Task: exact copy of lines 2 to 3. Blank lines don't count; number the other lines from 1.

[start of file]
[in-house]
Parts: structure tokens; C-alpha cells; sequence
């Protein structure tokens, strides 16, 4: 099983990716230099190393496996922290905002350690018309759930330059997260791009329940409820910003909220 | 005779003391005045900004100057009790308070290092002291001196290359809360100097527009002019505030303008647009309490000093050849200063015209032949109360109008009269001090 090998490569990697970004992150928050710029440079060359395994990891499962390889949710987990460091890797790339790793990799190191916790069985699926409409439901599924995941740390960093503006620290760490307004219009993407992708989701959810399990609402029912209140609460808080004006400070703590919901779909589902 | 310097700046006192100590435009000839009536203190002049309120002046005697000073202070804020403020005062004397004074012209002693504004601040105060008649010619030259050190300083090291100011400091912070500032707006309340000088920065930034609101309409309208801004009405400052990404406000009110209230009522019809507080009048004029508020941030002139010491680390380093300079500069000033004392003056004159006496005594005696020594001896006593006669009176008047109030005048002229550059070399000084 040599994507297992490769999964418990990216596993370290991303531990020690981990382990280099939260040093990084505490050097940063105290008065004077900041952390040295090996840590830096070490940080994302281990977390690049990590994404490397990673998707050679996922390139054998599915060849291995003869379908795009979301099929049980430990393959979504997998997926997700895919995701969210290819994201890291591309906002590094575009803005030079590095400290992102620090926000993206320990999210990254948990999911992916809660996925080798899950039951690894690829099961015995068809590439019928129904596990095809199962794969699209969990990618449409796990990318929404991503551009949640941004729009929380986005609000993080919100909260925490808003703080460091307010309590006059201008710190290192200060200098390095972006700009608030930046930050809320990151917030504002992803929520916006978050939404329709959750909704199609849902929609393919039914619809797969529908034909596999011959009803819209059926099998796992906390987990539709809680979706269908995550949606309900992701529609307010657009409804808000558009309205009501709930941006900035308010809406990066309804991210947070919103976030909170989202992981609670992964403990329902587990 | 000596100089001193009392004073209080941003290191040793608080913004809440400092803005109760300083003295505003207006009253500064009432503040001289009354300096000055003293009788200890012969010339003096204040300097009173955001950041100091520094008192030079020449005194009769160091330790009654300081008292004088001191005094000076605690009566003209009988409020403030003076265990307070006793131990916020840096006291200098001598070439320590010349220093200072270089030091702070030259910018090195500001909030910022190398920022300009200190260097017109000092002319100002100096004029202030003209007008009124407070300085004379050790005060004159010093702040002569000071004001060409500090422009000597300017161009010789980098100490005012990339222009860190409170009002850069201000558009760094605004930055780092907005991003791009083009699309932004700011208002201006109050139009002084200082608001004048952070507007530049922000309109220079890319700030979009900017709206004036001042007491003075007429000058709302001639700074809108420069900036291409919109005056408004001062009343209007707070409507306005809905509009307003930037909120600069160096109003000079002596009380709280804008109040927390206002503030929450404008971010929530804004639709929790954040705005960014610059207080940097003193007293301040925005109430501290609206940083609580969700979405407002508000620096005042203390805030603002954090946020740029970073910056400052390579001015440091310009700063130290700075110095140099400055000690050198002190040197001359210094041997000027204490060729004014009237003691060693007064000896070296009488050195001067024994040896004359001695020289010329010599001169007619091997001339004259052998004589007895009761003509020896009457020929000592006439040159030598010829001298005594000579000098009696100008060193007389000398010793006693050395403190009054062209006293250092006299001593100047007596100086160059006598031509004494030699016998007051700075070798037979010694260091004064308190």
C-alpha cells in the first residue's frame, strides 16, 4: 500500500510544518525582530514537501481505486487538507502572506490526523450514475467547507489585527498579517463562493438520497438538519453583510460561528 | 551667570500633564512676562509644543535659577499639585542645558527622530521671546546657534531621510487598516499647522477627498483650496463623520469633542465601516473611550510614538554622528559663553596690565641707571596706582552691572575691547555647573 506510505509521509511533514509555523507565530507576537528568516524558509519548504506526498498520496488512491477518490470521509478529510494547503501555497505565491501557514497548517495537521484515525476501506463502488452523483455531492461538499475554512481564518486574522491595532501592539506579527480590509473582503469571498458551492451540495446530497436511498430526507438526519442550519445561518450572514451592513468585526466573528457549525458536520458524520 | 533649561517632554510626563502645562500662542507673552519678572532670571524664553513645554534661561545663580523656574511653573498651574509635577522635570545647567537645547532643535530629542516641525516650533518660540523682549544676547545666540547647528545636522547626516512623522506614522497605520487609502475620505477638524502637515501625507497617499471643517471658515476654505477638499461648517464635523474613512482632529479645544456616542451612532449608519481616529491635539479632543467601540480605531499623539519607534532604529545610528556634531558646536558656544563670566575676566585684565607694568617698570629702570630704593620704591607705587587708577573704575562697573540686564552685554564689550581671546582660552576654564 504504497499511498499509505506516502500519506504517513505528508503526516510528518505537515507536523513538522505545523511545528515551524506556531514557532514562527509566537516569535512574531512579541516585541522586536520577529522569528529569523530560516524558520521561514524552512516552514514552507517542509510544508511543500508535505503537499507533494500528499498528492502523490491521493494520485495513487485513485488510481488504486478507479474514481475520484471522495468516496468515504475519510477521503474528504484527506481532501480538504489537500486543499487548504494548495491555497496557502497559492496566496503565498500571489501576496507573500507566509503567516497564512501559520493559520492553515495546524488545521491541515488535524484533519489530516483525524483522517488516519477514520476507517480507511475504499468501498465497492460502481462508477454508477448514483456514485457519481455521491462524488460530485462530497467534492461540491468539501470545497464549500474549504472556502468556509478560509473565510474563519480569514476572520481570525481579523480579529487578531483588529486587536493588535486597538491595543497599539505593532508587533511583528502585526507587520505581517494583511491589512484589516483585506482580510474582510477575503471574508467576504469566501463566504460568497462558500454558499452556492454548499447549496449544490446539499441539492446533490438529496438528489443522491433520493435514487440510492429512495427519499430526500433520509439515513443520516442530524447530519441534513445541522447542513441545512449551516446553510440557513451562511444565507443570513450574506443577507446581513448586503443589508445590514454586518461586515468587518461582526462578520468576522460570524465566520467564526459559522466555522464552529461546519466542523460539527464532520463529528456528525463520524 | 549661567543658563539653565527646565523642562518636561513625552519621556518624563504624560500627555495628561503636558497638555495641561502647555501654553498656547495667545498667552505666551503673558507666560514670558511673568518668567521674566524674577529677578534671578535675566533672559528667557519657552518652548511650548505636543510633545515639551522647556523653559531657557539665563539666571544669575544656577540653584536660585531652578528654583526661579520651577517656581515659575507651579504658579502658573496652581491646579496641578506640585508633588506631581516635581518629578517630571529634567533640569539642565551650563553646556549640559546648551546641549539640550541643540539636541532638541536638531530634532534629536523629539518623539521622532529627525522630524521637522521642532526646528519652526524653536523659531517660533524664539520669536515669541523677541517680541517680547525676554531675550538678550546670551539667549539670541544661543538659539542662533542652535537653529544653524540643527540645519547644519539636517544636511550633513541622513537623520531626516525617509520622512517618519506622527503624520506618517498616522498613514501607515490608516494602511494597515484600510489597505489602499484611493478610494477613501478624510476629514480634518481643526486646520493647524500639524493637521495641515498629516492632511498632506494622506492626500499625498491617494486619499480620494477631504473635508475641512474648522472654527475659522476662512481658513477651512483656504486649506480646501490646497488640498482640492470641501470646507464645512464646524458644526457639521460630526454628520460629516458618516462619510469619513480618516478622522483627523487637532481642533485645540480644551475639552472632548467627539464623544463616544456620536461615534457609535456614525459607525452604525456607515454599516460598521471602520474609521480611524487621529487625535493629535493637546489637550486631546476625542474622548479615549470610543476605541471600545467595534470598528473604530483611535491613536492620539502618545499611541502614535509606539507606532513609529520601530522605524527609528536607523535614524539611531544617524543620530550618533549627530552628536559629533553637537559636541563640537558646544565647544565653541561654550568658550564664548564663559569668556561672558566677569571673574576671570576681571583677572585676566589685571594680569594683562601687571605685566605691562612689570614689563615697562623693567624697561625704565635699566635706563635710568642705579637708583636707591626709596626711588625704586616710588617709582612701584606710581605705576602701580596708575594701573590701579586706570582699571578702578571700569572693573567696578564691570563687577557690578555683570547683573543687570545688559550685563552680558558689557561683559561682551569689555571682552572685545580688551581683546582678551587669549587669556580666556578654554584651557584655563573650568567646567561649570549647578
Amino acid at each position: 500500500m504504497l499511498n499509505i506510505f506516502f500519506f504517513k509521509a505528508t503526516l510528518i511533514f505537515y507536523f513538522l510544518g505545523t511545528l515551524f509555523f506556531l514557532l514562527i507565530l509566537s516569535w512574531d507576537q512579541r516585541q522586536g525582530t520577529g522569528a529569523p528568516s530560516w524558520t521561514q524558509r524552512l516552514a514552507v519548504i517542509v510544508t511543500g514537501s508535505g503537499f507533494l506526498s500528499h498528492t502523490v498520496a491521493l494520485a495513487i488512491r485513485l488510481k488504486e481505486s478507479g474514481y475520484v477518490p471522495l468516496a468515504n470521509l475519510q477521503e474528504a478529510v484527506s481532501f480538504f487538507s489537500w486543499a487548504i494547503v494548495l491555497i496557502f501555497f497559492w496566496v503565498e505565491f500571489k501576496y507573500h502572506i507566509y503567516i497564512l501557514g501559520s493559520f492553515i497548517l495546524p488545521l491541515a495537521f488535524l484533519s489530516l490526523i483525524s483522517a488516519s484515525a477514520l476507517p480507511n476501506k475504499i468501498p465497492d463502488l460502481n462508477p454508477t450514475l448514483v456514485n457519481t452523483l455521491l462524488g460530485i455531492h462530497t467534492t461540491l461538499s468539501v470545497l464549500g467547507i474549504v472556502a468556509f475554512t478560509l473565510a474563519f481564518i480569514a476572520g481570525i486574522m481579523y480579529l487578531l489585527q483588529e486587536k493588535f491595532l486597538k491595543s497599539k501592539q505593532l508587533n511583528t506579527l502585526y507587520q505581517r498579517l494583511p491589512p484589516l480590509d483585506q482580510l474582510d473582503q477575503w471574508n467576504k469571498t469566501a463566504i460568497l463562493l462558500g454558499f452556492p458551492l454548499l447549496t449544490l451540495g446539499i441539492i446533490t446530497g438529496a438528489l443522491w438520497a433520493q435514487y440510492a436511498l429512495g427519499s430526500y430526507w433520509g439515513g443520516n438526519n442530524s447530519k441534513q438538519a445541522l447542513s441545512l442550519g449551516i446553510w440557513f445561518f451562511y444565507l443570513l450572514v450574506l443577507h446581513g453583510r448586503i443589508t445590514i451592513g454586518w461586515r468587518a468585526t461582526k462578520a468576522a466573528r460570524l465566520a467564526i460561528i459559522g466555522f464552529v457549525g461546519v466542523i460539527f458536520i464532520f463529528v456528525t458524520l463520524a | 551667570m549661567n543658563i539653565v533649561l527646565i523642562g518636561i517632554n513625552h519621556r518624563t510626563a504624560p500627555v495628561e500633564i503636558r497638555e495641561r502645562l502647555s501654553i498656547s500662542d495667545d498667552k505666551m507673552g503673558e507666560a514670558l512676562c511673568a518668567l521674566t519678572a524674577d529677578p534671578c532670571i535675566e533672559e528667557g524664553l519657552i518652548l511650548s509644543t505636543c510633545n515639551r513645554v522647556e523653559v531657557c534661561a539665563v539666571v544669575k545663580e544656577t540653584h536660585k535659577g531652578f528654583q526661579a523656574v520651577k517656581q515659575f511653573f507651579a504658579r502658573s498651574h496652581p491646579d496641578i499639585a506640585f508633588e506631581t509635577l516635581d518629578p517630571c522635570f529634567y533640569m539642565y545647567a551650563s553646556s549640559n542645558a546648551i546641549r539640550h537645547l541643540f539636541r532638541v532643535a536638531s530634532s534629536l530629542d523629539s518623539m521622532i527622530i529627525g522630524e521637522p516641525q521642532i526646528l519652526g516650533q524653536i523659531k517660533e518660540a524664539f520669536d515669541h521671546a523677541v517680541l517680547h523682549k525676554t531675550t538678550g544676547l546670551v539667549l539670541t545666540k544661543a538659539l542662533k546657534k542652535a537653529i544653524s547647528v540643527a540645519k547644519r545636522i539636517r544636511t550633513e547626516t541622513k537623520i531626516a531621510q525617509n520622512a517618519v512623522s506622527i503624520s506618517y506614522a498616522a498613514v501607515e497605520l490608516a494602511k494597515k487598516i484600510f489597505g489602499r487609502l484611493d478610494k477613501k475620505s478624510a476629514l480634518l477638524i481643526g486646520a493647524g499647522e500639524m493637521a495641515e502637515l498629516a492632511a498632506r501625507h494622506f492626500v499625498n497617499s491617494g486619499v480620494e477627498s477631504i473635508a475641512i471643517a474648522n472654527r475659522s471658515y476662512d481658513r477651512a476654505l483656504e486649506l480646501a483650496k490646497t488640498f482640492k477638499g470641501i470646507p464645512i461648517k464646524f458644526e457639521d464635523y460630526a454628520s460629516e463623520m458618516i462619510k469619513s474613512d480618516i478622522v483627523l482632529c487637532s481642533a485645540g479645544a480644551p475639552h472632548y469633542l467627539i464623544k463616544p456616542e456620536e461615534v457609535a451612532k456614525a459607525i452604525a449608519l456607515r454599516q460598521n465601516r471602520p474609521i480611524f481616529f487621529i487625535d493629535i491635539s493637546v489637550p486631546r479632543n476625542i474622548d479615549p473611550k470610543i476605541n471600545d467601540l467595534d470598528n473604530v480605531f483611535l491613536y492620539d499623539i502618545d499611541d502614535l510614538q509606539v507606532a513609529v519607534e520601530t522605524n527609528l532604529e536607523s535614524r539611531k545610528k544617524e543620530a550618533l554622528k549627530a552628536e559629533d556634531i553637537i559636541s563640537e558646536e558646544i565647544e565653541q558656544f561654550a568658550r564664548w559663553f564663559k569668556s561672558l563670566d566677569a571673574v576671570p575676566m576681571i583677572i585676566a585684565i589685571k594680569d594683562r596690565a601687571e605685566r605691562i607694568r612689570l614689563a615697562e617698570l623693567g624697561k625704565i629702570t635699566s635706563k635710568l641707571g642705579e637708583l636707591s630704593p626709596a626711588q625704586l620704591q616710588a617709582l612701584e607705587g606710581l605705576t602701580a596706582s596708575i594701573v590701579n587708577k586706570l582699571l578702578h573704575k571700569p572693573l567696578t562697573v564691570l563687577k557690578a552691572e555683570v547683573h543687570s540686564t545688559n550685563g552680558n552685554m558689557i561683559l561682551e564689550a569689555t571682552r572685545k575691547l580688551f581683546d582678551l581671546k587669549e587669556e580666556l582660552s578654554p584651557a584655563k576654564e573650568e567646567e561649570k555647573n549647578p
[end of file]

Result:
Parts: structure tokens; C-alpha cells; sequence
């Protein structure tokens, strides 16, 4: 099983990716230099190393496996922290905002350690018309759930330059997260791009329940409820910003909220 | 005779003391005045900004100057009790308070290092002291001196290359809360100097527009002019505030303008647009309490000093050849200063015209032949109360109008009269001090 090998490569990697970004992150928050710029440079060359395994990891499962390889949710987990460091890797790339790793990799190191916790069985699926409409439901599924995941740390960093503006620290760490307004219009993407992708989701959810399990609402029912209140609460808080004006400070703590919901779909589902 | 310097700046006192100590435009000839009536203190002049309120002046005697000073202070804020403020005062004397004074012209002693504004601040105060008649010619030259050190300083090291100011400091912070500032707006309340000088920065930034609101309409309208801004009405400052990404406000009110209230009522019809507080009048004029508020941030002139010491680390380093300079500069000033004392003056004159006496005594005696020594001896006593006669009176008047109030005048002229550059070399000084 040599994507297992490769999964418990990216596993370290991303531990020690981990382990280099939260040093990084505490050097940063105290008065004077900041952390040295090996840590830096070490940080994302281990977390690049990590994404490397990673998707050679996922390139054998599915060849291995003869379908795009979301099929049980430990393959979504997998997926997700895919995701969210290819994201890291591309906002590094575009803005030079590095400290992102620090926000993206320990999210990254948990999911992916809660996925080798899950039951690894690829099961015995068809590439019928129904596990095809199962794969699209969990990618449409796990990318929404991503551009949640941004729009929380986005609000993080919100909260925490808003703080460091307010309590006059201008710190290192200060200098390095972006700009608030930046930050809320990151917030504002992803929520916006978050939404329709959750909704199609849902929609393919039914619809797969529908034909596999011959009803819209059926099998796992906390987990539709809680979706269908995550949606309900992701529609307010657009409804808000558009309205009501709930941006900035308010809406990066309804991210947070919103976030909170989202992981609670992964403990329902587990 | 000596100089001193009392004073209080941003290191040793608080913004809440400092803005109760300083003295505003207006009253500064009432503040001289009354300096000055003293009788200890012969010339003096204040300097009173955001950041100091520094008192030079020449005194009769160091330790009654300081008292004088001191005094000076605690009566003209009988409020403030003076265990307070006793131990916020840096006291200098001598070439320590010349220093200072270089030091702070030259910018090195500001909030910022190398920022300009200190260097017109000092002319100002100096004029202030003209007008009124407070300085004379050790005060004159010093702040002569000071004001060409500090422009000597300017161009010789980098100490005012990339222009860190409170009002850069201000558009760094605004930055780092907005991003791009083009699309932004700011208002201006109050139009002084200082608001004048952070507007530049922000309109220079890319700030979009900017709206004036001042007491003075007429000058709302001639700074809108420069900036291409919109005056408004001062009343209007707070409507306005809905509009307003930037909120600069160096109003000079002596009380709280804008109040927390206002503030929450404008971010929530804004639709929790954040705005960014610059207080940097003193007293301040925005109430501290609206940083609580969700979405407002508000620096005042203390805030603002954090946020740029970073910056400052390579001015440091310009700063130290700075110095140099400055000690050198002190040197001359210094041997000027204490060729004014009237003691060693007064000896070296009488050195001067024994040896004359001695020289010329010599001169007619091997001339004259052998004589007895009761003509020896009457020929000592006439040159030598010829001298005594000579000098009696100008060193007389000398010793006693050395403190009054062209006293250092006299001593100047007596100086160059006598031509004494030699016998007051700075070798037979010694260091004064308190």